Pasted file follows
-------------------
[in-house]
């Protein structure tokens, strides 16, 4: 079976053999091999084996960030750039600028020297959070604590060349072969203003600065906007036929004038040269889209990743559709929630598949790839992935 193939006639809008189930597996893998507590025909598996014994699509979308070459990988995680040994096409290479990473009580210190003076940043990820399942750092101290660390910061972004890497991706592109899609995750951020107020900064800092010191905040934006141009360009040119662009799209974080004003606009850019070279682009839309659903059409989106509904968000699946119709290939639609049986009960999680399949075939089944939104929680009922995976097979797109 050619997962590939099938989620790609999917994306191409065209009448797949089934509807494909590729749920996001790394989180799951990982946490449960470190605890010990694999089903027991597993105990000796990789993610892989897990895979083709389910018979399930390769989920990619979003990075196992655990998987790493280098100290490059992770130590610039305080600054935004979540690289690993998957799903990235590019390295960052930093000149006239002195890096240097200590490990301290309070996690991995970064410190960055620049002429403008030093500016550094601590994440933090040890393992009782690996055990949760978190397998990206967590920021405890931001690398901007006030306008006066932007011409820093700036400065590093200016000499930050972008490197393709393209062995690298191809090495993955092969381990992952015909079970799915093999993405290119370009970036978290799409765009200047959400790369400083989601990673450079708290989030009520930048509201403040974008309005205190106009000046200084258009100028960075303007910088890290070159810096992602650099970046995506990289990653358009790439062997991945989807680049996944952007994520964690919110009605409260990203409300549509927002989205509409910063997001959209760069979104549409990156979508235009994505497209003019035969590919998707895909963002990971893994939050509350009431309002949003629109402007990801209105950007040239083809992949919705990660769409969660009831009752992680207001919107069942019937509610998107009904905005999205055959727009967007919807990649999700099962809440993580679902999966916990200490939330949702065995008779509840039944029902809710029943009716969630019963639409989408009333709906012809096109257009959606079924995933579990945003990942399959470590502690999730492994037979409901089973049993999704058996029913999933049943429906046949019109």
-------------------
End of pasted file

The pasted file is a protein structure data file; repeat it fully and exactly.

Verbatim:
[in-house]
């Protein structure tokens, strides 16, 4: 079976053999091999084996960030750039600028020297959070604590060349072969203003600065906007036929004038040269889209990743559709929630598949790839992935 193939006639809008189930597996893998507590025909598996014994699509979308070459990988995680040994096409290479990473009580210190003076940043990820399942750092101290660390910061972004890497991706592109899609995750951020107020900064800092010191905040934006141009360009040119662009799209974080004003606009850019070279682009839309659903059409989106509904968000699946119709290939639609049986009960999680399949075939089944939104929680009922995976097979797109 050619997962590939099938989620790609999917994306191409065209009448797949089934509807494909590729749920996001790394989180799951990982946490449960470190605890010990694999089903027991597993105990000796990789993610892989897990895979083709389910018979399930390769989920990619979003990075196992655990998987790493280098100290490059992770130590610039305080600054935004979540690289690993998957799903990235590019390295960052930093000149006239002195890096240097200590490990301290309070996690991995970064410190960055620049002429403008030093500016550094601590994440933090040890393992009782690996055990949760978190397998990206967590920021405890931001690398901007006030306008006066932007011409820093700036400065590093200016000499930050972008490197393709393209062995690298191809090495993955092969381990992952015909079970799915093999993405290119370009970036978290799409765009200047959400790369400083989601990673450079708290989030009520930048509201403040974008309005205190106009000046200084258009100028960075303007910088890290070159810096992602650099970046995506990289990653358009790439062997991945989807680049996944952007994520964690919110009605409260990203409300549509927002989205509409910063997001959209760069979104549409990156979508235009994505497209003019035969590919998707895909963002990971893994939050509350009431309002949003629109402007990801209105950007040239083809992949919705990660769409969660009831009752992680207001919107069942019937509610998107009904905005999205055959727009967007919807990649999700099962809440993580679902999966916990200490939330949702065995008779509840039944029902809710029943009716969630019963639409989408009333709906012809096109257009959606079924995933579990945003990942399959470590502690999730492994037979409901089973049993999704058996029913999933049943429906046949019109």